Retaining Walls: Concrete Block or Poured Concrete?

If you’re thinking of having a retaining wall installed, consider the advantages and disadvantages of concrete block versus poured concrete.

Having a retaining wall installed is a good way to improve the curb appeal of your home, control your yard’s landscapes, and to combat soil erosion. There are many considerations to take into account when deciding what type of retaining wall you want. Explore the benefits and drawbacks of both a concrete block and a poured concrete retaining wall.

Concrete Block Versus Poured Concrete
Concrete block is one of the most common materials used for retaining walls. Blocks are placed on top of one another for height, and their interior cells are reinforced with rebar and filled with concrete for strength. Concrete block retaining walls can be as high as about four feet, and the retaining wall can have curves and right angles. They are a structurally sound option, but concrete block retaining walls must incorporate footings to ensure optimal strength. 

There are a number of different types of blocks to choose from, such as the basic “cinder block” and interlocking blocks. While standard concrete block is visually unappealing, options like split face blocks—concrete blocks with a face that resembles broken stone—or adding a veneer resembling stone, brick, or other decorative masonry can add interest and match a home’s style.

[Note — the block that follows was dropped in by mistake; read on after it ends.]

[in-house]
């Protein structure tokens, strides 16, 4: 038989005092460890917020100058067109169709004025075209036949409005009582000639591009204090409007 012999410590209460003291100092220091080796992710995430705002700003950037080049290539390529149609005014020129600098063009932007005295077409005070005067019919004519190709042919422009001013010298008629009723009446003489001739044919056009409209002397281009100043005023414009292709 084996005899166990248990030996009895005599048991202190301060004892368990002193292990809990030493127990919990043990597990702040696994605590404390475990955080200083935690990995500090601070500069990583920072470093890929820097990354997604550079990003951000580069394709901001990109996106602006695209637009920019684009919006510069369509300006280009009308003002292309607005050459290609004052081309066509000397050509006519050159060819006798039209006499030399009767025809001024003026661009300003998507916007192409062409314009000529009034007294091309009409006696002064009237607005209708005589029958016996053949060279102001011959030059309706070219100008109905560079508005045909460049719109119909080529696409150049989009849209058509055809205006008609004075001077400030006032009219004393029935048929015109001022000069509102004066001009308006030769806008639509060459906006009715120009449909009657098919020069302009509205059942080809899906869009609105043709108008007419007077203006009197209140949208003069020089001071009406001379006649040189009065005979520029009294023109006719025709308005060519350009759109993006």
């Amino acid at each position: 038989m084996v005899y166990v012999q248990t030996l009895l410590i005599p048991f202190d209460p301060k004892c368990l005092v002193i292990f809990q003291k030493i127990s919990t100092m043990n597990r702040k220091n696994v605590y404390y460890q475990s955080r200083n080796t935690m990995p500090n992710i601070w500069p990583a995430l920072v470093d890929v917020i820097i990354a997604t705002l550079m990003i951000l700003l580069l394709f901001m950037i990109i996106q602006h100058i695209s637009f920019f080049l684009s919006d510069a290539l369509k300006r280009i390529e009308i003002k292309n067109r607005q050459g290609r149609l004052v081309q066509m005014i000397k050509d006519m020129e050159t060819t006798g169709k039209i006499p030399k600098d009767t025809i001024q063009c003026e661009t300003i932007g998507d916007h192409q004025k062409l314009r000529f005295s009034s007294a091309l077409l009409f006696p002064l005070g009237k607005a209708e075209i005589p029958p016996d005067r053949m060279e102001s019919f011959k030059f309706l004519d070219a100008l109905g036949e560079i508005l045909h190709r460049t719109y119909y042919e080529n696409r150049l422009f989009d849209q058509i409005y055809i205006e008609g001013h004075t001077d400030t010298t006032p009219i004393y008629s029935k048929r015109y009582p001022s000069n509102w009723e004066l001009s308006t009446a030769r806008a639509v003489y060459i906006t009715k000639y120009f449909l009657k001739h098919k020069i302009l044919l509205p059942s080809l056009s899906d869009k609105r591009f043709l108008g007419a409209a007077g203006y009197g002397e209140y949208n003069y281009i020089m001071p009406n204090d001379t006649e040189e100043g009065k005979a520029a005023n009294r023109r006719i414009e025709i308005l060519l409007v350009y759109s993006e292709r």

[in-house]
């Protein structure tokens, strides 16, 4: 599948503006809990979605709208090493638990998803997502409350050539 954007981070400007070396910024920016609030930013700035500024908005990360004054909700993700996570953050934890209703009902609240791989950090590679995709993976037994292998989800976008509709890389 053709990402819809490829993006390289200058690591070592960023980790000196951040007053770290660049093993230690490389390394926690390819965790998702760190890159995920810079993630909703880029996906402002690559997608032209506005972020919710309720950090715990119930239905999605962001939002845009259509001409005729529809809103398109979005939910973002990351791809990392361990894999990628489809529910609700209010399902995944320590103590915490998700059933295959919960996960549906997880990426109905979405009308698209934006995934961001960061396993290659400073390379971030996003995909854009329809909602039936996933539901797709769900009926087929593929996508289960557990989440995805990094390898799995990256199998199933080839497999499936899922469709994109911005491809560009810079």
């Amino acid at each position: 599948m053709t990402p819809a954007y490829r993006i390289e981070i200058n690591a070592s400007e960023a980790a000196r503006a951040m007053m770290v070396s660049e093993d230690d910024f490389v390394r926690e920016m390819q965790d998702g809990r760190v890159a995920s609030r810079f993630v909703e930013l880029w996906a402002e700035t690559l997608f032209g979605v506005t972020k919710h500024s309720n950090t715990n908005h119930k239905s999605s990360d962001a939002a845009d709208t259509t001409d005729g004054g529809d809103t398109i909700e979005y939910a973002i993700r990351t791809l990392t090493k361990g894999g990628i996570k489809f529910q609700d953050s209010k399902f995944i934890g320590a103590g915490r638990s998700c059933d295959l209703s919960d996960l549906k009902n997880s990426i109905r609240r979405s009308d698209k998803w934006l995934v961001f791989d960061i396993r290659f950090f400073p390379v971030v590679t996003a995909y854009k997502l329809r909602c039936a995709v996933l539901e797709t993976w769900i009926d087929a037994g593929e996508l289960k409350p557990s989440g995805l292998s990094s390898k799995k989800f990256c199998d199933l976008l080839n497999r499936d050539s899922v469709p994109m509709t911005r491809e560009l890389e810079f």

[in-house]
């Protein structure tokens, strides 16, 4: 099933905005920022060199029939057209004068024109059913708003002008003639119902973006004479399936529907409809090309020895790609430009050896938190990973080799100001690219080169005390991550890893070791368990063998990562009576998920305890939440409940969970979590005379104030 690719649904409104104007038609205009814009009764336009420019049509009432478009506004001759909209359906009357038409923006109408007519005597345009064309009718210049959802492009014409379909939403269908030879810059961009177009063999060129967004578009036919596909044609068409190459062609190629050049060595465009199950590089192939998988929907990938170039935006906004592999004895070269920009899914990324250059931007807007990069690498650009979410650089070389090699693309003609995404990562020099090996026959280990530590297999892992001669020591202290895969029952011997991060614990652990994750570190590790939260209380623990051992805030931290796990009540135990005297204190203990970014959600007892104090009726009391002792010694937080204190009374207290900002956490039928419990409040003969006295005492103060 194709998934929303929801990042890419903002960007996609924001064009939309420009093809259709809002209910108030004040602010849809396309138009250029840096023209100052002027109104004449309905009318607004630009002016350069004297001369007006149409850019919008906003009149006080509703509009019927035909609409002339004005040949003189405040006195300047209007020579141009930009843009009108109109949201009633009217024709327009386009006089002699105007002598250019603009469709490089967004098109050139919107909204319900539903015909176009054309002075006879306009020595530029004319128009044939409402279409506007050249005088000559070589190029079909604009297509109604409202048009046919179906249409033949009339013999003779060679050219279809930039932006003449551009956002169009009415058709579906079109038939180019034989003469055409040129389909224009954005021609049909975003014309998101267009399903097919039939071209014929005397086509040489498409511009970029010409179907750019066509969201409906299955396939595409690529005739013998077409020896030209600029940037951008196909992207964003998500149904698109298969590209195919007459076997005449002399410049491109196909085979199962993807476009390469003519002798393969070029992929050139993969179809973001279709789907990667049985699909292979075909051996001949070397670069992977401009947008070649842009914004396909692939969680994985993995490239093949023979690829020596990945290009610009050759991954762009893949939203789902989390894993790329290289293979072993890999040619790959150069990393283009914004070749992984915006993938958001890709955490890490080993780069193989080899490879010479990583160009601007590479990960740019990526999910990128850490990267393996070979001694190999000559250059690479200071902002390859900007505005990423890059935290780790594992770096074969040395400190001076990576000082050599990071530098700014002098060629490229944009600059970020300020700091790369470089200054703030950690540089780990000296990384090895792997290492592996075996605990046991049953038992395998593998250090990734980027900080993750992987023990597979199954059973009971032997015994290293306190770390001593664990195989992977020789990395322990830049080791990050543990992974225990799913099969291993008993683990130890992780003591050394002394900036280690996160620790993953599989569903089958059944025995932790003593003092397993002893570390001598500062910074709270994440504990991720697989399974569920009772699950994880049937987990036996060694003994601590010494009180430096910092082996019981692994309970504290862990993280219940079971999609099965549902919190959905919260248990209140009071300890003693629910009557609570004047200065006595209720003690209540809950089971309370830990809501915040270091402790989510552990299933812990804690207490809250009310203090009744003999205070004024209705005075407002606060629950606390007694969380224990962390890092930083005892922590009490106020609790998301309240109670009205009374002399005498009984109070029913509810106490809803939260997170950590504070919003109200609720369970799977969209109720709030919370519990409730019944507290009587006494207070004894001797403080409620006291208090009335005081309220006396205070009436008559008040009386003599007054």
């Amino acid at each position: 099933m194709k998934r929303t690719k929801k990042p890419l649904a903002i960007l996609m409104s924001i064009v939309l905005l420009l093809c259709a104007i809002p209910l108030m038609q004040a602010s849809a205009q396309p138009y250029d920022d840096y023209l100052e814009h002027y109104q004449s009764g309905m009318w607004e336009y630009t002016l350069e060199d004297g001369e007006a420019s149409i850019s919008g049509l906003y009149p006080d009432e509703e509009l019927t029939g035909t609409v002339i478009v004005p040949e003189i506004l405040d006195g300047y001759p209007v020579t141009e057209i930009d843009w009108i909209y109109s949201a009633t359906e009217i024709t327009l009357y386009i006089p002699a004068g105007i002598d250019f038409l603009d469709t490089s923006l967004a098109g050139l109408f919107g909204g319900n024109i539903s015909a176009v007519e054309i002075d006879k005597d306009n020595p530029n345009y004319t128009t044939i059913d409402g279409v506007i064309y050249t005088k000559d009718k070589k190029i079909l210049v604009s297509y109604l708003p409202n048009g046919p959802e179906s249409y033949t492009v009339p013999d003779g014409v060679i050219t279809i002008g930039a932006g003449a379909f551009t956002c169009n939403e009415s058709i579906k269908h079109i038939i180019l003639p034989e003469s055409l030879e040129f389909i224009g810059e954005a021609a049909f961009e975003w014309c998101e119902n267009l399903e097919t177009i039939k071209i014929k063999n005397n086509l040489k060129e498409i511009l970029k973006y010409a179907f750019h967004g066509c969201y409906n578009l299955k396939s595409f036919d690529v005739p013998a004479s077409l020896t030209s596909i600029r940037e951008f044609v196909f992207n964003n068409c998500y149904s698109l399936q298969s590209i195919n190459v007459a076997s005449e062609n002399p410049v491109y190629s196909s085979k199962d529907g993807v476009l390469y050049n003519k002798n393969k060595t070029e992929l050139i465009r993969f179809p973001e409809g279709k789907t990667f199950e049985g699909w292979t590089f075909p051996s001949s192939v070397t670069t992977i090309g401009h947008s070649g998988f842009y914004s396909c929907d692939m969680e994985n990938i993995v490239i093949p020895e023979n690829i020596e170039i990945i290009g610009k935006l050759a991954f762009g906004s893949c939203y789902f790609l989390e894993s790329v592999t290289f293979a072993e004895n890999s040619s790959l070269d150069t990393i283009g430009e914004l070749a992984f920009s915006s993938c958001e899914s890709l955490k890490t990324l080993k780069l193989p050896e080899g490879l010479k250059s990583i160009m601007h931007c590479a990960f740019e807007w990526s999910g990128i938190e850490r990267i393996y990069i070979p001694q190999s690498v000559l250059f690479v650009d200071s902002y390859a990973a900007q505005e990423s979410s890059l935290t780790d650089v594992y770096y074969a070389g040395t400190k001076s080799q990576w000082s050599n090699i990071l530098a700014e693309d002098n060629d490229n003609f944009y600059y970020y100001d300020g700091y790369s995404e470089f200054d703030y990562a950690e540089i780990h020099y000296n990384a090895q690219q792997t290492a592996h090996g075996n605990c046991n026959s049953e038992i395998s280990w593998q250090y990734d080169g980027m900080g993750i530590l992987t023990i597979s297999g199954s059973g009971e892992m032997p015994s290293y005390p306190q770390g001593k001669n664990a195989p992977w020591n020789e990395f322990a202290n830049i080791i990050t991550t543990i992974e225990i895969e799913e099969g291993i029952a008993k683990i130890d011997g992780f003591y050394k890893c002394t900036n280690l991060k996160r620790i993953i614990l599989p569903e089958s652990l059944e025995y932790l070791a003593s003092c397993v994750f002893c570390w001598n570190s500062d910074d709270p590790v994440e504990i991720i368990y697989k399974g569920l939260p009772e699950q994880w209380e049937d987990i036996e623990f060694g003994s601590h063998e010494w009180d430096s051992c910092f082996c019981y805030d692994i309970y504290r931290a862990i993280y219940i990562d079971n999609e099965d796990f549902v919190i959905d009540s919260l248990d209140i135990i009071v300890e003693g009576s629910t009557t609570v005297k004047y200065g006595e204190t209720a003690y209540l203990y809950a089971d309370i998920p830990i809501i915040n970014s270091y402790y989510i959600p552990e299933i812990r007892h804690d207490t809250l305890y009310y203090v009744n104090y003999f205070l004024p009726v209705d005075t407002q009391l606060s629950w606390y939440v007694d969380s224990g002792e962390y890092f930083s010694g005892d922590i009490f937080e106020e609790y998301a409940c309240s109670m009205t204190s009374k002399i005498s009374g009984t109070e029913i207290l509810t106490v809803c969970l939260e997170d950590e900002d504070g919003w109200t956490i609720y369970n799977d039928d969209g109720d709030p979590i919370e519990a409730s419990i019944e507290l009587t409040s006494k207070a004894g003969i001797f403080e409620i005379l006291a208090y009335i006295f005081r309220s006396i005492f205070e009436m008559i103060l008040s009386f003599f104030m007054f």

Poured concrete retaining walls utilize rebar and poured concrete to create a smooth, sleek wall, and there are numerous design options. While poured concrete retaining walls are stronger than concrete block retaining walls, there’s a lot that can go wrong with a poured concrete retaining wall. It takes a great amount of knowledge and skill to install a poured concrete retaining wall; the process is unforgiving of mistakes. Waves or bulges can form, as can cracks. Generally, there are few to no options for fixing problems like cracks with a poured concrete retaining wall, and the entire wall must be replaced if one part of it fails.

Tucker Paving has over 25 years of experience in the concrete and asphalt paving construction industry, and we’ve been serving Central Florida for over 50 years. We offer site clearing, site grading, stabilized subgrade, base work, asphalt paving, underground utilities, and concrete curbs, sidewalks, slabs, and tie-beams. Call us at (863) 299-2262, or contact us online, for your next concrete project!